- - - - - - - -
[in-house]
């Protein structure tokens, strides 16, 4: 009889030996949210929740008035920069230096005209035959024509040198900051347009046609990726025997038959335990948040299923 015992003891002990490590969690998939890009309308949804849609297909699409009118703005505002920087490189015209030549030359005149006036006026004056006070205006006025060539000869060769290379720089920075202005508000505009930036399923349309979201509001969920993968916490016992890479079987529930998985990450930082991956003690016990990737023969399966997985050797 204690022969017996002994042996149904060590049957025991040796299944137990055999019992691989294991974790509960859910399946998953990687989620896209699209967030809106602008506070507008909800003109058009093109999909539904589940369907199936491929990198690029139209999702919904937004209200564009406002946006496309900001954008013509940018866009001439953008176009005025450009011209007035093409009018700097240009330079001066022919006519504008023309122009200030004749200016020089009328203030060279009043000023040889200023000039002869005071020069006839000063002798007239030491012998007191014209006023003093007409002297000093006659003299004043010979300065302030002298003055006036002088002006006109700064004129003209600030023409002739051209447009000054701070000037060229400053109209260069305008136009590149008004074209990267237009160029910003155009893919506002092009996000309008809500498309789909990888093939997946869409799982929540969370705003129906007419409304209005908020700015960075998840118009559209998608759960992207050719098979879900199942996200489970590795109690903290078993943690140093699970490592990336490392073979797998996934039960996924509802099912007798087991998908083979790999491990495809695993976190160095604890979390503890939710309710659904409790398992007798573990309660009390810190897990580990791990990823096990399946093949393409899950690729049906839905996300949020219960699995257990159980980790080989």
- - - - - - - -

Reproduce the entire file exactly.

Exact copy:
[in-house]
């Protein structure tokens, strides 16, 4: 009889030996949210929740008035920069230096005209035959024509040198900051347009046609990726025997038959335990948040299923 015992003891002990490590969690998939890009309308949804849609297909699409009118703005505002920087490189015209030549030359005149006036006026004056006070205006006025060539000869060769290379720089920075202005508000505009930036399923349309979201509001969920993968916490016992890479079987529930998985990450930082991956003690016990990737023969399966997985050797 204690022969017996002994042996149904060590049957025991040796299944137990055999019992691989294991974790509960859910399946998953990687989620896209699209967030809106602008506070507008909800003109058009093109999909539904589940369907199936491929990198690029139209999702919904937004209200564009406002946006496309900001954008013509940018866009001439953008176009005025450009011209007035093409009018700097240009330079001066022919006519504008023309122009200030004749200016020089009328203030060279009043000023040889200023000039002869005071020069006839000063002798007239030491012998007191014209006023003093007409002297000093006659003299004043010979300065302030002298003055006036002088002006006109700064004129003209600030023409002739051209447009000054701070000037060229400053109209260069305008136009590149008004074209990267237009160029910003155009893919506002092009996000309008809500498309789909990888093939997946869409799982929540969370705003129906007419409304209005908020700015960075998840118009559209998608759960992207050719098979879900199942996200489970590795109690903290078993943690140093699970490592990336490392073979797998996934039960996924509802099912007798087991998908083979790999491990495809695993976190160095604890979390503890939710309710659904409790398992007798573990309660009390810190897990580990791990990823096990399946093949393409899950690729049906839905996300949020219960699995257990159980980790080989």